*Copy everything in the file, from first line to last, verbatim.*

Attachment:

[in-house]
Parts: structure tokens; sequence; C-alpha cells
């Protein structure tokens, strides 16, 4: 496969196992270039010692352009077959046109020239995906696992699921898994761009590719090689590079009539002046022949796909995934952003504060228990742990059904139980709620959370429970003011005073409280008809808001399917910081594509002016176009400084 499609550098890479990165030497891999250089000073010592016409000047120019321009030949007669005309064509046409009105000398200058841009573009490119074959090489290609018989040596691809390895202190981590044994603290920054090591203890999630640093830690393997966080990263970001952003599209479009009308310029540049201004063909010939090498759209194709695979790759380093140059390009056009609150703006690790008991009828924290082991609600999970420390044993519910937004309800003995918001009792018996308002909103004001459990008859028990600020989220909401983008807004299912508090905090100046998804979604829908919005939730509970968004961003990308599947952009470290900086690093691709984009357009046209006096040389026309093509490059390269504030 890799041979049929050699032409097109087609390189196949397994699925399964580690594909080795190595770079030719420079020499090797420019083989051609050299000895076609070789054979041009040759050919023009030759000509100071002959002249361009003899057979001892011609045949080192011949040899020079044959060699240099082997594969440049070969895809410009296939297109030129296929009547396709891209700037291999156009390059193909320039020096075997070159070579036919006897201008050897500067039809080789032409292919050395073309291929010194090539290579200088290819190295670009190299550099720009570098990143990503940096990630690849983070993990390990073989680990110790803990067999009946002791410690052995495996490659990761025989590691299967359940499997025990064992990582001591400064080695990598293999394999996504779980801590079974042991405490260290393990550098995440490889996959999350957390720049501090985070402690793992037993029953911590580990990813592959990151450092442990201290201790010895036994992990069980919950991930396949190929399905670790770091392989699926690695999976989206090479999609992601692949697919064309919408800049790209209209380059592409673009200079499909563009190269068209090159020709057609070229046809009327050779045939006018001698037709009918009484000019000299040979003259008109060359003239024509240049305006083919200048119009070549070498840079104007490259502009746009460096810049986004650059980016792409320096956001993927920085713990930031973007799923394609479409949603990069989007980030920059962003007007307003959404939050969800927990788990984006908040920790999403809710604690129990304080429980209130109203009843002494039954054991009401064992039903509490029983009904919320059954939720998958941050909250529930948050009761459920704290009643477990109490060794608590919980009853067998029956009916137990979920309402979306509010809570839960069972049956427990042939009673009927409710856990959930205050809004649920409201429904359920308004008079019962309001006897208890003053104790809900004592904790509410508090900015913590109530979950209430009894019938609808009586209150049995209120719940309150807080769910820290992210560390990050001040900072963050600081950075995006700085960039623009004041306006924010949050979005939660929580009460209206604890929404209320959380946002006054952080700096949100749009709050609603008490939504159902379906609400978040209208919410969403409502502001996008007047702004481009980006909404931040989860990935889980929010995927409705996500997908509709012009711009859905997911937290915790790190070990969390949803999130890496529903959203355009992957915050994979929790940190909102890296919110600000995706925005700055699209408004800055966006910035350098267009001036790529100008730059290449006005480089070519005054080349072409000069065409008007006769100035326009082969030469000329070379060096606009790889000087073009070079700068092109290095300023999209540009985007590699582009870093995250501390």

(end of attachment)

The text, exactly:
[in-house]
Parts: structure tokens; sequence; C-alpha cells
């Protein structure tokens, strides 16, 4: 496969196992270039010692352009077959046109020239995906696992699921898994761009590719090689590079009539002046022949796909995934952003504060228990742990059904139980709620959370429970003011005073409280008809808001399917910081594509002016176009400084 499609550098890479990165030497891999250089000073010592016409000047120019321009030949007669005309064509046409009105000398200058841009573009490119074959090489290609018989040596691809390895202190981590044994603290920054090591203890999630640093830690393997966080990263970001952003599209479009009308310029540049201004063909010939090498759209194709695979790759380093140059390009056009609150703006690790008991009828924290082991609600999970420390044993519910937004309800003995918001009792018996308002909103004001459990008859028990600020989220909401983008807004299912508090905090100046998804979604829908919005939730509970968004961003990308599947952009470290900086690093691709984009357009046209006096040389026309093509490059390269504030 890799041979049929050699032409097109087609390189196949397994699925399964580690594909080795190595770079030719420079020499090797420019083989051609050299000895076609070789054979041009040759050919023009030759000509100071002959002249361009003899057979001892011609045949080192011949040899020079044959060699240099082997594969440049070969895809410009296939297109030129296929009547396709891209700037291999156009390059193909320039020096075997070159070579036919006897201008050897500067039809080789032409292919050395073309291929010194090539290579200088290819190295670009190299550099720009570098990143990503940096990630690849983070993990390990073989680990110790803990067999009946002791410690052995495996490659990761025989590691299967359940499997025990064992990582001591400064080695990598293999394999996504779980801590079974042991405490260290393990550098995440490889996959999350957390720049501090985070402690793992037993029953911590580990990813592959990151450092442990201290201790010895036994992990069980919950991930396949190929399905670790770091392989699926690695999976989206090479999609992601692949697919064309919408800049790209209209380059592409673009200079499909563009190269068209090159020709057609070229046809009327050779045939006018001698037709009918009484000019000299040979003259008109060359003239024509240049305006083919200048119009070549070498840079104007490259502009746009460096810049986004650059980016792409320096956001993927920085713990930031973007799923394609479409949603990069989007980030920059962003007007307003959404939050969800927990788990984006908040920790999403809710604690129990304080429980209130109203009843002494039954054991009401064992039903509490029983009904919320059954939720998958941050909250529930948050009761459920704290009643477990109490060794608590919980009853067998029956009916137990979920309402979306509010809570839960069972049956427990042939009673009927409710856990959930205050809004649920409201429904359920308004008079019962309001006897208890003053104790809900004592904790509410508090900015913590109530979950209430009894019938609808009586209150049995209120719940309150807080769910820290992210560390990050001040900072963050600081950075995006700085960039623009004041306006924010949050979005939660929580009460209206604890929404209320959380946002006054952080700096949100749009709050609603008490939504159902379906609400978040209208919410969403409502502001996008007047702004481009980006909404931040989860990935889980929010995927409705996500997908509709012009711009859905997911937290915790790190070990969390949803999130890496529903959203355009992957915050994979929790940190909102890296919110600000995706925005700055699209408004800055966006910035350098267009001036790529100008730059290449006005480089070519005054080349072409000069065409008007006769100035326009082969030469000329070379060096606009790889000087073009070079700068092109290095300023999209540009985007590699582009870093995250501390």